f5^i*<»m*r^^^ ~r- -ft.,'?.- ', , ••' i Vfrfit^^i^i: V, v-•* .I^V^jrV *>i?»'&'W» > £•• •-,*!•*,, * -. \^ v . ' *• \ v £ <" * 4»., »A^-- •;-• •„•',.;'•; /\- .' *\u - "•>-/' , ' .'» -, • DAILY NEWS, LEBANON, t»A, Taken 111 While Here 011 Visit, and Underwent Operation NATIVE OF LEBAKON Daughter of Late J. Zerbe Bruce and Former School Teacher Miss Sadie Bruce who was admitted to the Lebanon Sanatorium nine flnrs ago, after coming here from her home In Knoxvllle, a suburb of Pitts- burRh, died Saturday evening at twenty minutes past six o'clock of >ioiirt failure, following an operation. Miss Bruce was born In this city, thirty-seven years ago, the daughter of the late J. Zerbe Bruce, for many yearn an engineer In the blowing liouse at the Coleforook furnaces of the Lackawanna iron and Steel plant. She resided here until about three •incl one half years ago when tho family moved to Pittsburgh, where her father later died. Miss Bruce was widely known throughout the city, having been teacher of elecution at Albright College for a period of six yearn, after graduating there In 1901. She also taught In the city public schools for one'term, before going west. Miss Bruce had always been an active church worker, and before moving west, she was one of the most prominent members of St. Paul's United Evangelical church on Xorth Eighth street, In which her family had been active workers for many years. After moving west, she became prominently identified with the Knoxville Presbyterian church, belonged to the Women's Club of Pittsburgh, and taught In the North Braddock Public schools. HA, A PEW DAYS Miss Bruce had been 111 but a few days previous to coming back to Lebanon, and as sobn as her doctor announced that an operation was Inevitable, she expressed a desire to come here;for it.. She arrived last Friday a week ago, accompanied by her mother and brother James Bruce! BANKER HA1UES DEAD. Prortiin*nt Philanthropist Expire* | Qrastft, Franc*. Grasse, Prance, Feb. 36.—John H Harjep, a partner in the banking flm of *k>rgan, Harjw & Co.. died beri. Several members of his family wer present at his deathbed. He was fo more thnn sixty years connected wlti the International banking Bern of Moi gan, Harjes & Co. at Paris, retiring from active -work In the early part o 1905. The firm was associated with thi firm of J. P. Morgan & Co. of New York. Mr. Hafjes was prominent in char liable circles as well as business, nm hi? many nets won him the gratefu acknowledgment of thp French govern ment, x particularly during thp wnr or 1870-71. when he collected 120.00< francs for distribution titnonp the peas ants. Carmania Unable to Land. London, Fob. 16.-Owing to the henry seas the Ounard Hut steamship Cm- mania did not embark malls or fifty one passengers nt Queenstown, bin proceeded to New York after a threo hours' delay, SENATOR P. BRYAN. Florida Representative Who Drafted Vice Admiral Bill. NEW BILL CAUSES TROUBLE. and' was admitted to the hospital on the same day. : OPERATION SUCCESSFUL The operation proved successful, and both her physicians and family anticipated her early recovery, hence the sudden death came as a great blow to her mother and brother, the only two survivors. The details of the funeral have not yet been completed, but it will be held on Wednesday at two o'clock in the afternoon, from the home of Mr. and Mrs. W. S.'Karch, 710 Cumberland street, intimate friends of the family. The Rev. W. A. Jones, pastor of the Knoxville Presbyterian churoh, assisted by the Rev. Edelman, pastor of St. Paul's United Evangelical church, this city, will officiate. Mrs. Bruce and her son are guests at the home of Mr, and Mrs. William F. Spayd, 117 South Eleventh street, of whom they were next door neighbors before moving west. They will return to Knoxville Immediately after the funeral. Congress Worried Over Interstate Trade Commission Measure. Washington, Feb. "lt>.—The bill crent ing fln interstate trade commission Is causing UIR administration lenders In congress more trouble thnn «ny other of the three measures In the president's anti-trust program which have been .drafted thus fur. Administration offlcinls are by no means agreed on the extent of the pow ers to be vested In the proposed body. Attorney Genernl McReynolds, for Jn stance, is represented as being doubt ful whether such a commission should be created at all, v Mr. McReynolds'^ objection to.:the creation of. such a commission are said to be based on two bullefs—first, that If Personal Chat About People You Know (Readers of the News are Urged to Furmlsh Items for this Depart, nient. Use a Postal Card or Telephone) ..Peter B,/ Weltlnor, of 115 South Tenth street, returned home last evening, on the 9:27 train, from Read Ing, where he spent thp week-end with his parents. ..Miss Fannie Coloman, of Mt. Lebanon, left this morning, on the 8:37 train, for Philadelphia, on a short visit to relatives. ..Attorney Elmer E. McCurdy, of 779 Cumberland street, left thlsmorn- ng for Harrlsburg, on professional business. ..John Soudere, of Jonestown, re- timed home, after a short visit to this city on business. . .City Councilman rioorgo F. Krauso, of 323 Chestnut street, spent the day n Hershey and llarrisburg, on busl- 1C68. ..Harry Fisher, formerly of this city, and now of Trading, returned home last evening, nflcr a short visit o relatives In Lebanon. ..Former Governor John P. St. oh n, of Kansas, who spoke on Pro- ilbition in this city on Friday ove- Ing, left this morning for Rcr'anton, whero he will deliver an address tonight. . . Professor Roy Guyer, physical director at Lebanon Valley college, spent the week-end with his parents at Shlppcnsburg. ..Leo McDonnell, formerly Adams, express^ agent In this rity, and now ' in chnrgp of thp Reading office, returned this morning, after an over-: Sunday visit to hla father, John McDonnell, supervisor of tho Cornwall and Lebanon railroad. ..Mies Margaret Qulnn. of 23 North Tenth street, left Sunday afternoon for Philadelphia, where she will spend n few days as tho guest of friends, ..Harvey B. Copenhaver, of 531 Lehman street, returned home from an ovor-Sunday visit to friends in Jonestown. tne .j>ilia. inn/a Liiriuii jintasi it.ii. iyer iuia imunmg icr auu New \ora to aueud tue openings. ..Miss Margaret Uhrich, of 204 S. iN'iutn street, i«u for ruuadeipliia unu i\ew lorn on m« tijer una uiuru- ..Mre. Frank \V. AlcNeal, of Sixth aud Cumberland streets, left tha morning, on a latu tram, for ilarrls- burg, wuere she will speud a short tluie visiting relatives. ..A. M. Keiser, of Cornwall, left this morning for Philadelphia, ou a several days' business trip. ..Rev, J. .Leonard Hynson, of Hathaway Park, pastor of the Fourth Street Presbyterian church, left this morning for llarrifiburg on a short visit. ..David A. Krlll, of 637 Walnut street, made a short trip to Reading today on business. BARTON STEFFY IN READING HOSPITAL Barton L. Steffy, a native* of f eWe Hill, died of pneumonia at ilil& a. m., on Friday, In the Reading hoe-' pltal, Reading, aged fifty-two years*. Ho was admitted to the institution last Sunday, and made his H6mA tot the last two years at the boarding house of Mrs. Ellen Kllllan, lit Ndtth Third street. Previous to ft!* Um§ he spent, fourteen years in the w«t- ern part of the country, wtietfe hd worked at cigar making. Me WaS last pmployed at Sinking Springs. H6 was unmarried, and is thought to" have several brothers and sisters' re* siding In Lancaster and Lebanon counties. MRS. JOHN H, KLINE EXPIRED AT BETHEL ..Airs. Harry Eleventh street, Woelfly, of North returned homo from ..Edgar A. Roller, and sister, Helen L. Zoller. of !)2fi Wat or street, week-end as they spont tho tho guests of friends. ..John Hunslckor. Jr., of 418 Cumberland street, spent tho day in Philadelphia on business. ..Miss Alice McCrovorn, daughter of Mr. and Mrs. .lanws F. Mo.Govern, of this city, this morning went to Philadelphia. Mome Dress A It is made a vigorous body with such important powers as those of the inter .stale commerce commission It mn.v prove a serious embarrassment to thi' .department of Justice in the enforce ment of the Sherman anti-trust act. and, second, that unless it has these powers it will be practically impotent, as the bureau of corporations is today. Mr. McReynolds, it is reported, agrees with former Attorney General Wickersham that It would not be wise to create n separate body from the department of justice commissioned tu prepare tho cases under the Sherman act for the department. He believes that the attorney general should \w left' free to weigh the evidence without being hampered by tho opinions of the commission as to whether or not corpo rations have-violated the law. Unless the commission is to be given powers other than those of Investigation and -report, the attorney general, it is understood, believes little is to bu gained by Its creation. Photo by American Press Association. Much favorable comment has passed In navy and army circles on the passage of the bill crcatlriB the grade of vice admiral in the navy. Senator P. Bryan of Florida drafted the measure. Mr». Kate Sherwood Dead. Washington. Feb. 36.—Mrs. Kato Brownlee Sherwood, wife of Representative Isnac n, Shenvood of Ohio, Is dead here. Mrs. Sherwood suffered a third stroke of paralysis several days ago. Sho'was seventy-three years old. Mrs. Sherwood vvas an author, of considerable note nnd for the last quarter of n century bad contributed regularly to newspapers nud magazines. She was prominent in women's organizations. Philadelphia, whore she was tho week- cud guest of friends. ...lohn J. Mack, of 932 Cumberland street., loft for HarrlsburR this morning, on tho 11:16 train, on a several days' business trip. . .Rpv. Harry Rooehore, of North Eleventh street, returned homo from PoUstown, whero ho conducted Sunday's Bc-rvicps In tho Central United Brethren church. ..Rev. A. A. V. Binnlngton, roctor of St. UikeVt Episcopal church, Sixth and Chestnut ntroets. made a short trip to llarrisburg today on business. ..Thomas H. Nuttle and Joseph Richardson, both of Philadelphia, arrived here this morning on a week's visit to tho former's mother, Mrs. Mary Richardson, of 322 North Seventh street. Rebecca (Klahr), wife of John H. Kline, 66, died at Bethel. She Js survived by her husband and one sister, Mrs. T/cvl Sherman, this city. Deceased was a member of tho Ro* formed congregation of Salem church. • Ftmeral on Wednesday, February 18, at 10 a. m., at the house. Bar. 0. M. Riselnger will officiate. RAN PRONG OF FORK THROUGH HER THUMB Mrs. Sylvia Dlshon, of 614 Poplar street, is suffering from, a very painful wound, caused by the accidental running of a prong of a fork through -er thumb. The injury was sustained while at her usual household duties and is more painful than serious. Pure Blood Is absolutely necessary to glvo the health that brings happiness, * good appetite, restful sleep, and make* you eager for life'* duties. HOOP'S 8AR8APARILLA makes pure blood and so creates thi« much«des!r«d condition, LETTERS GRANTED Letters testamentary on the estate of the late James E. Wirt, of this city, were granted today by Deputy Register Hoke to Dora M. Wirt, the widow. H. Rank Bickel, esq., is the •utorney for the estate. Stratford—G. Reber, Lancaster; S. Z. Bell, York; W, F. Quentfcer, New York, city; P. p. Byajj, H. j. 5,000 AT POET'S FUNERAL. Stand In Snow to Pay Last Honors to Gerson Rosenzweig. New York, Feb. ] 6.—Five thousand persons stood In the snowdrifts on Madison avenue at One Hundred atid Sixteenth street to show their respect for the Jewish satirist and poet, Gerson Rosenzweig, whose ( funeral was held at his home, 1772 Madison avenue. The funeral would-hare been held at the Educational alliance on East Broadway had not the streets been so nearly impassable. Probably 5,000 more who would have come to the funeral were deterred by the snow In Harlem.' Rab.bl Masliansky, who preaches at the Educational alliance, conducted the services. There were several thousand present at the burial In BaysWe cemetery. OOES COASTING AT NINETY. Mrs. Hager Celebrates Her Birthday That Way, Hackettstown, N. J., Feb. 16.—Celebrating her ninetieth birthday Mrs. Heleu A. Eteger, familiarly known as Aunt Helen in this section, went coasting with a number of children and said she enjoyed it immensely. She climbed the steep hill with as little trouble as the youngsters. Mrs. Hager was born In Trenton. When twenty years old she married and went to Meudbam to make her home, Miners Charged With Murder, Houghton, Mich., Fob. 1G. _ Emil Strang nnd James Jensen, employees of the Superior mine nenr Houghton, were arrested on a chnrge of murder! Frank Lietela. a striker, died In a Hancock hospital as a result of wounds alleged to have been Inflicted by .two men in a fight. TALE OF THE WEATHER. Observations of the States weather bureau takein\at 8 p. m. yesterday follow: Temp. Weather. Albany 00 Clear Atlantic City .. 18 Clear Boston 12 . Clear Buffalo 10 Cloudy Chicago ....... 10 Cloudy New.Orleans .. 50 Clear NewTork 17 Clear St. Louis 34 Cloudy Washington ... 22 Clear Prepared Especially For This Newspaper by Pictorial Review SHIRT WAIST IN ROSE SATIN. Care should be used In cutting out the material. Place the collar and back of the pattern on a lengthwiso fold of satin. The extra space may be used for laying out th« sleeve- band, neck baud, lap and pocket. It will be necessary to open the material to arrange the shirt sleeve and front of tho waist upon It before cutting. Now turn the hem In the front of the waist at notches. Center-front indicated by large "O" perforations. Clone under-arm seam as notched, close shoulder seam. If made high neck «ew neckband to neck edge as notched; large "O" perforation indicates center- frank and adjust a linen collar. If desired open neck, see cutting directions. Sew collar to neok edge, center-backs even. Underface pocket from upper edge to one-half Inch below small "o" perforations; turn over on outside on small "o" perforations and stitch. Adjust to position on left front, upper edgo along small "o" perforations, Large "O" perforations indicate front of pocket. Both the bishop and shirt sleeve may be used, but preference is given tha latter. To make the sleeve, sew lap underneath slashed edge as notched, turn over on outside on large "O" perforations and stitch. Stitch an exten- Bion lap to remaining slashed edge. Close seam as notched, gather entire A simple yet exceedingly smart shirt lower edge. Sew sleeve band to lower waist to be worn with separate skirta edge as notched, small "o" perforation 'developed in the fashionable materials at seam. Sew In armholo ac notched, of the season. It may have either easing In any fullness, blehop or shirt eleevee. Buttons of satin corresponding with ' • . _— p_ tf) e collar give a dainty touoh to the j There are so many different varieties front ot the 1 ? waist, 'of shirt waists this season that It is ..R. ,T. Staokhouse, perintendent of the P. division su- R. railway, and 13. A. Heronry,, also an official, spent a part of the day hero, 'on business. They lunched at the Hotel Stratford. ..Mrs. Dr. H. Meily, of .Carlisle, has returned after visiting her sister, Mrs. M. Hoch. of Seventh and Weldrnan streets, for tho past week. . .Herbert Holtzman, of Steelton, spent tho wjeekrond visiting Sarah Shutter and Charles Hinunelberger, this city. . .George Starry, of Rlchland, returned home, after an over-Sunday visit to friends In Reading. . , Jacob M. Shenk, of Fourth and Cumberland streets, left this morn- Ing on the 11.04 train for Harrls- •burg, on a short business trip. ..Mrs. Adam Fox, of Jonestown, returned home, after a short visit to friends in this city. . .Mrs. Simon Bangser, of 24 N. Sixth street, left this afternoon for Reading, on a short visit to friends, . .Gabriel Magaro, of 714 Chestnut street, returned home this afternoon from Harr.isburg, after an over-Sunday visit. . .Louis Samler, of Th« non Ton, returned this afternoon on an early train from Harrlsburg, after a short business trip. MRS. ELIZA ANDERSON DIED ATSTOUCHBURG Mrs. Eliza Anderson, 78, died at tho residence ot her sister, Mr*. Amanda Kapp, Stouchsburg, of general debility. She leaves another -sister, besides Mrs. Kapp, Mrs. Sophie Kelser, >S uobesonia, and one brother, Dr. John' Dongofl, Oamden. The funeral will' take place at Rossvllle, York bounty. SALINDA REED DIED AT KLEINFELTERSVILLE Sallndn (Sanders), wife ot Reed, 52, died of pneumonia at Klein* feltorsvllle. She is survived by heri 1 ' husband and a son, Leroy, and tier^ mother, Lydia Sanders. Funeral • on Tuesday, February 17, at 9:30 a,ii m. at the house. Interment vices at th e Brick meeting near Klelnfeltersvllle. Rev. W. Oberholtzer, of Myerstown, will ciate. MRS. MARY SEIDERS r $ v,f'W WOMAN IN THREE TRANCES IN A WEEK Peruvian Election* In May. Washington, Feb. 16.—The Peruvian government has informed the state department of its Intention to convene the congress in March to arrange for the presidential election to he held in May, Thus far only Dr. Augusto Pur- and, who led the revolt against Presi Sent Billlnghurst. has announced bis candidacy for the presidency, but cable from London state that •;< ako proposes Miss Mabel Reitenbach, a school teachers at Forrest Hill, Union couii- ty, had an experience last week which she Is unable to explain. Three times she has been In a trance, and medical first trance, and remained in trat conscience had been unable to revive her. Sunday night she went into the first trance, and remained In that dltion until Monday afternoon. Wednesday for several hours she had the same experience, and Thursday night again she went into a trance and did not waken until Fridaji afternoon. During these periods she has had visions. She had visits with the angels. Miss Reitenbach has been a regular attendant at a revival service In the Evangelical church a t Forrest Hill. ;dlfflcult to keep up with all of the new •designs. Here is a model, however, which Is sure to be popular because it ;is simple as well as stylish. ttose col- 'ored satin Is used for carrying out the ; waist, the only irlmmlng being a collar of striped satin. Linen, batiste or embroidery may be substituted for satin in finishing the neck of the waist: It made as Illustrated It will require 12 yards of 36-Inch material to make 'the waist for a woman of average Blue. For the collar, % yard of 27-inch satin will be needed. S, RUTENBERG, Agent. CONSTRUCTION CUIDf 3366 >«*» ( No. 6366. Sizes 32, 34, 36, 38, 40, 42, 44, 46 and 48 bust. Price of pattern, 15 centa. 708 Cumberland Street, If. PRICK (Successor to Albert Wagner) CARPETS MADE TO Any Fantomas Tuesday Tuesday Tuesday The THEATORIUM Fantomas Tuesday "FANTOMAS" "FANTOMAS" The most mysterious of till men will present the greatest picture evur released— "THE MAN IN BLACK" Kl'KOJAL 4 RKKUS— Sl'KOlAJ; 4 RKKI-S This groat feature of thrills shows tho most startling Incidents ever attempted in motion pictures. KautojuuH, In tho leading charac- tei, thrills you through and through as no picture ever did. Ills mysterious ways, his quick vanishes when least expected, wake Fautornus tho nan of mystery. It is a true saying that this feature has raised tho people out of their seats with enthusiasm In Pittsburgh, Now York Philadelphia. Boston and other large cities where it has scored the greatest triumph of any feature, and It la a sure thing that Funtomas in "The Alan iu Hlttcjc" is the greatest feature ever produced, bar none. — NOTK — Ww, of course, desire a large crowd, on account of tho big expense in securing this great production, but we would advise all those with weak hearts to not see FanUim«b in "The M#II iu Cluck " as it Is a picture too full of startling thrills. Also on this great feature Tuesday Keystone, Lubiu untl liiogruph picture*, the jt|npe, if (**iW», ««a avoid program.: Reliance rusl», VALENTINE SOCIAL AT THE MILLER.HOME A Valentine social was heW at the home of Ray Miller, North Ninth street, which was one of the most elaborate functions held by the younger social set this winter. The decorations wero in keeping with the day—Hearts—Big, Open and Generous, predominating. The games played were also of the Cupid and his darts variety and greatly enjoyed. An elegant repast, embracing all the delicacies In season, were heartily partaken of by the guests, who voted their host a prince of good fellows. The following were present: Helen Rodearmel, Margaret Miller, Tryon Moore, Roy Smith, M&tel Keefer, Barnestlne Kunst, Edna Yocum, Howard Gingrich, Ray Miller, Ray Ulrich. Mrs. .Mary A. Seiders, ,,. the late George P. Seiders, foninany*V years employed in the patternmakJn's/c department at the Welmer Machjiw works, died at 3.30 Sunday morning, from senile debility, at the•• age of. 84 "years. Mrs. Seiders had been lifelong resident of this city, anfl widely known. Her husband preceded her In death by about one a half years, and since ttfen she been living with a granddaugtiter.V Mrs. Catherine Stuckey, of 400 'N, * Second street, East Lebanon. „ ' ?'< ' While she had been in fast falling, health for some months p8,st, bjejv^ condition was not such «s> tq givV" cause for'alarm, and although-she,% was confined to bed during 1 the past **$$£ week with oold, her relatives friends never expected her> sudd end, which came as a great blow Mrs, Seiders IB survived by, brother, Samuel Shenk, of! •Chestnut street, and a sister, Mr*. Rosanna Bell, of North Tenth, street,^ In addition to her granddaughter,'with whom she resided, and, ft nejtje, '-ti'-i Mrs. John Care, " ...I'v* 1 ' The funeral will be held on nesday afternoon at 2 o'clock, Interment in Mt. Lebanon oema ..Harvey Boyer, of Gor(Io}i ( Schuylklll county, spent Sunday wl^' his father-in-law, P. H, Thampsoj)^ the South Ninth street undertaker, and family. ' v" DID NOT LIE DOWN FOR FIVE WEIKf School Girl Had Serious CoiigJi—Oui-ed it Wlttl John's ff'l SERVICES HELD FOR LATE D. B, WOOMER The funeral of the late D. B. Woomer waa held this afternoon &t two o'clock, In charge of Rev. C. S. Mervine, pastor of the Centenary Methodist church, at the Woomer home, 343 South Fifth street. The obsequies were largely attended by former associates In the Iron mills here, and friends. Interment was made on Mt. Lebanon cemetery. W, H. Steiner was the undertaker. JWKP FROM PNEUMONIA, Mary {Slizabeth, the two year old daughter o| Mr. and Mrs. Harvey of kebsnou R.- F. D, Na 6, died Sunday morning, 'at 11:}$ fr#er aj She i^ves, hjr o'clock^ illness of one week. 1 Last winter, when I had ftfiqther attack as bad, a lady recoipmenije.^ Father John's Medicine. I cpffime^gj, ed taking it in a few weeks, ajjd ' then have never misled school. I owe a great deal to. the resists were niost " attack last winter was 60 propped up in bed five weeks to get (Singed) Yer» Virginia' ark, Ohio. m eb.ou.ld Father Jphn/s M.ee}lyin,e ' «MAjriij«tMa<;*H{i4-A>HMAtMfe]0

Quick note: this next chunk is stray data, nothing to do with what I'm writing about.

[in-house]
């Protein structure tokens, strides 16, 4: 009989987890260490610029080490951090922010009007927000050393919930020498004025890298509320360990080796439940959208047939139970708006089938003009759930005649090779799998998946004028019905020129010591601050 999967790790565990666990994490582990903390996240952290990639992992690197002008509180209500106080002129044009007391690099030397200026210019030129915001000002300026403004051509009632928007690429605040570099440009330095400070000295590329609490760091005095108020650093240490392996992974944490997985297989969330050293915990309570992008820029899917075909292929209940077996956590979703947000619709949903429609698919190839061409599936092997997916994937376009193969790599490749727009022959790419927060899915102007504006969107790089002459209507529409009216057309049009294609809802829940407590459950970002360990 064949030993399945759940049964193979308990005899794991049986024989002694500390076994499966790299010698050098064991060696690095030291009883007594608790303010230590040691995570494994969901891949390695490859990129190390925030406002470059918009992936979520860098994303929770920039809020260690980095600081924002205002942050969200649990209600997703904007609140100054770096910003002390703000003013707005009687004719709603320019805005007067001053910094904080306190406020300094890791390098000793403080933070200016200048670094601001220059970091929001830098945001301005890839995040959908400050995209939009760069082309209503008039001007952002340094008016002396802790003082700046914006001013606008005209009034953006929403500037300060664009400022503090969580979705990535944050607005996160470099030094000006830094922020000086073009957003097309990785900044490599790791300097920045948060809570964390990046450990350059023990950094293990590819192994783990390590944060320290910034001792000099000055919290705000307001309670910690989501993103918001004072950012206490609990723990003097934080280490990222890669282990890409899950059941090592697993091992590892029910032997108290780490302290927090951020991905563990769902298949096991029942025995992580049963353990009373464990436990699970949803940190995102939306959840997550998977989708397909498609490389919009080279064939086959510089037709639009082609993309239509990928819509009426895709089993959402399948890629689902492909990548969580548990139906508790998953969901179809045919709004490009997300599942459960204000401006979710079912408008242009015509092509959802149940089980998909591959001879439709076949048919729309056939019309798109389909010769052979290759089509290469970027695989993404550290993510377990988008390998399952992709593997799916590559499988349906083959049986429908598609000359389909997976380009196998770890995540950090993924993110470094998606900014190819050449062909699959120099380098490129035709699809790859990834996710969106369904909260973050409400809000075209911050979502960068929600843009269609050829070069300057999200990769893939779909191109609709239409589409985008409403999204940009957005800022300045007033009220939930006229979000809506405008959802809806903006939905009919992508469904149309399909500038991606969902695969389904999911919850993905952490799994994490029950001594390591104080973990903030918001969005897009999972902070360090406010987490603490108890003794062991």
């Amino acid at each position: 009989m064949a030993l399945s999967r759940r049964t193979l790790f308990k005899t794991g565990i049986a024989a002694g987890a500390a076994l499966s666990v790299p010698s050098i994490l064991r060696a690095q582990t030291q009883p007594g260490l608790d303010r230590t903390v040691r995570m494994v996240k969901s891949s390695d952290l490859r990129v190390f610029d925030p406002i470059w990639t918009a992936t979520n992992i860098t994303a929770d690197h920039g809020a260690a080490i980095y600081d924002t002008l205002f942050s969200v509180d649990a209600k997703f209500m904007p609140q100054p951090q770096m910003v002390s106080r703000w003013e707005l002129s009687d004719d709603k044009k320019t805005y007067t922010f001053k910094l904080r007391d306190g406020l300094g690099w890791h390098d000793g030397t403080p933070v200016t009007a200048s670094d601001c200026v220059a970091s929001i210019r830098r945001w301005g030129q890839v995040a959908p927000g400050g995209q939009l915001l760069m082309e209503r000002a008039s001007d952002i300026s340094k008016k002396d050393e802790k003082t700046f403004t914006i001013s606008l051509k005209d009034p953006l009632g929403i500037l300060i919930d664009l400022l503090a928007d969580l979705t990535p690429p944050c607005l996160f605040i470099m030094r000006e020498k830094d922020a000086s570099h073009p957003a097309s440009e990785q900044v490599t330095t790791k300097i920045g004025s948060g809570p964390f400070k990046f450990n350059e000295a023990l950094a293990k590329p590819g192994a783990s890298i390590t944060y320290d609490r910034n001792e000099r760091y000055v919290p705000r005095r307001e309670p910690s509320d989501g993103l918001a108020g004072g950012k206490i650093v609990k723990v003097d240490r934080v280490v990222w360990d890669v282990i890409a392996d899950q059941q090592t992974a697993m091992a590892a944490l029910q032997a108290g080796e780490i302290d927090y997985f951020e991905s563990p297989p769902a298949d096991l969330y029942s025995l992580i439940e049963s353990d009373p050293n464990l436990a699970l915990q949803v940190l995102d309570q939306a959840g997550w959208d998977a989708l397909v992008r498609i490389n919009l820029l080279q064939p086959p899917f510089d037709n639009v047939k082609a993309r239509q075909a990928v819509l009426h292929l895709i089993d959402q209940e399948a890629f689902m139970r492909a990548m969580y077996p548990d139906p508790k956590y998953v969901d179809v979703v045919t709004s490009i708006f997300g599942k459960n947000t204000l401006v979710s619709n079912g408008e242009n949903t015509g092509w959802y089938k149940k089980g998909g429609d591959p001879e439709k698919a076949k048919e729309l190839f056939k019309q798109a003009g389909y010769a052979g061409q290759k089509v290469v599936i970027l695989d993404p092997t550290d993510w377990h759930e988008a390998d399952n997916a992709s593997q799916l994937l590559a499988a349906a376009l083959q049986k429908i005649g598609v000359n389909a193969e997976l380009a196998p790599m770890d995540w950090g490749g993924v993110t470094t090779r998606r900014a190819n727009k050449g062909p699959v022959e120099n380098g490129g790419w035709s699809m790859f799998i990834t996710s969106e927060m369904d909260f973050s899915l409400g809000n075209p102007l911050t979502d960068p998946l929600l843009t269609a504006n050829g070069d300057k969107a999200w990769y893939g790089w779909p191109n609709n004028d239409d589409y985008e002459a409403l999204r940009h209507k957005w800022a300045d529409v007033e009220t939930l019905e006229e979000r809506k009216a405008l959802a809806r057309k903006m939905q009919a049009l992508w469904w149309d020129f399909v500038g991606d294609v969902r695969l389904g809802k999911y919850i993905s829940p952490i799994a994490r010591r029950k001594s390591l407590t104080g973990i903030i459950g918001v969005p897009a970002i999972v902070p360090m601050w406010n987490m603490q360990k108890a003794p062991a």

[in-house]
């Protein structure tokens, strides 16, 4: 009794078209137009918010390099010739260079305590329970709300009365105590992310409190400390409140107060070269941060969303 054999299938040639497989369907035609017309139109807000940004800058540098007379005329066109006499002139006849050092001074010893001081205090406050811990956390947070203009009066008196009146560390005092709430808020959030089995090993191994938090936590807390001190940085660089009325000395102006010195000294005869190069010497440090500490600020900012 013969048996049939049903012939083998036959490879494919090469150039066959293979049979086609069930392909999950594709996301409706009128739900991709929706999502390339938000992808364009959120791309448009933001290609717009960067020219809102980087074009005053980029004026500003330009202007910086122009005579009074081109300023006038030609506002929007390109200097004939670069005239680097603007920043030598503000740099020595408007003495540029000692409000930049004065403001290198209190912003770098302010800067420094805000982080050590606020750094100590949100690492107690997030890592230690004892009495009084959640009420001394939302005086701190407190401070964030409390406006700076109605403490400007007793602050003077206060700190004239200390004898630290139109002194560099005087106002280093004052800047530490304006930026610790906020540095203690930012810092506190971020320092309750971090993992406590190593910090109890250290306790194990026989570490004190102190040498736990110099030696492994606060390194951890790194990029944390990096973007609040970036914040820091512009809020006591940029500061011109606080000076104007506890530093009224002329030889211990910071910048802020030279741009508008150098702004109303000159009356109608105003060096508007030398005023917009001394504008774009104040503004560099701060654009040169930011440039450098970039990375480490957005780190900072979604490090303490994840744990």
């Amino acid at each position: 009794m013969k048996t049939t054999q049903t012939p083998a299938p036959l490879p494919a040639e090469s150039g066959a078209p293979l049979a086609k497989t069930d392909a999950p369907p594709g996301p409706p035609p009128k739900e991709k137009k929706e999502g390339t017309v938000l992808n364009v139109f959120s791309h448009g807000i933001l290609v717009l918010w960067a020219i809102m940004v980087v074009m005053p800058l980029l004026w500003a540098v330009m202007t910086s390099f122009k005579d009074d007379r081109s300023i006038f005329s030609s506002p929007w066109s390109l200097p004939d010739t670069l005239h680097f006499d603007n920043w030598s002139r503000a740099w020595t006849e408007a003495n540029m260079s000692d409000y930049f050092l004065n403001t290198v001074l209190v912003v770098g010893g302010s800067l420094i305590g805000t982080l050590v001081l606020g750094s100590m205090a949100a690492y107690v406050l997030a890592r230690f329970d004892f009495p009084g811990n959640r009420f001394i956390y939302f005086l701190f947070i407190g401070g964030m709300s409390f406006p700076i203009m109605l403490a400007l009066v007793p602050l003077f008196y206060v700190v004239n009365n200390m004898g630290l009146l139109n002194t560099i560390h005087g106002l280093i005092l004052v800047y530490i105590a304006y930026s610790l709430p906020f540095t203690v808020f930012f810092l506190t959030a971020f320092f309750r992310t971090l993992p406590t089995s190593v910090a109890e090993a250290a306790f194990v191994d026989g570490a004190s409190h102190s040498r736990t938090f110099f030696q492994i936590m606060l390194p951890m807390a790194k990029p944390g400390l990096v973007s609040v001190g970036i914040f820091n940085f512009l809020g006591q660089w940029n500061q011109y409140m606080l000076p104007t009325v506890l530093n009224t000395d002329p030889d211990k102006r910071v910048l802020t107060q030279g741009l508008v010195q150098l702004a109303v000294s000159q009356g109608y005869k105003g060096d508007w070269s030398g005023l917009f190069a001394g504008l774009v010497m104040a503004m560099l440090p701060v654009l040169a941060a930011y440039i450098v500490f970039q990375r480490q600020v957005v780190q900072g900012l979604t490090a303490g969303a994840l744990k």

What members have found on this page

Get access to Newspapers.com

  • The largest online newspaper archive
  • 19,400+ newspapers from the 1700s–2000s
  • Millions of additional pages added every month

Try it free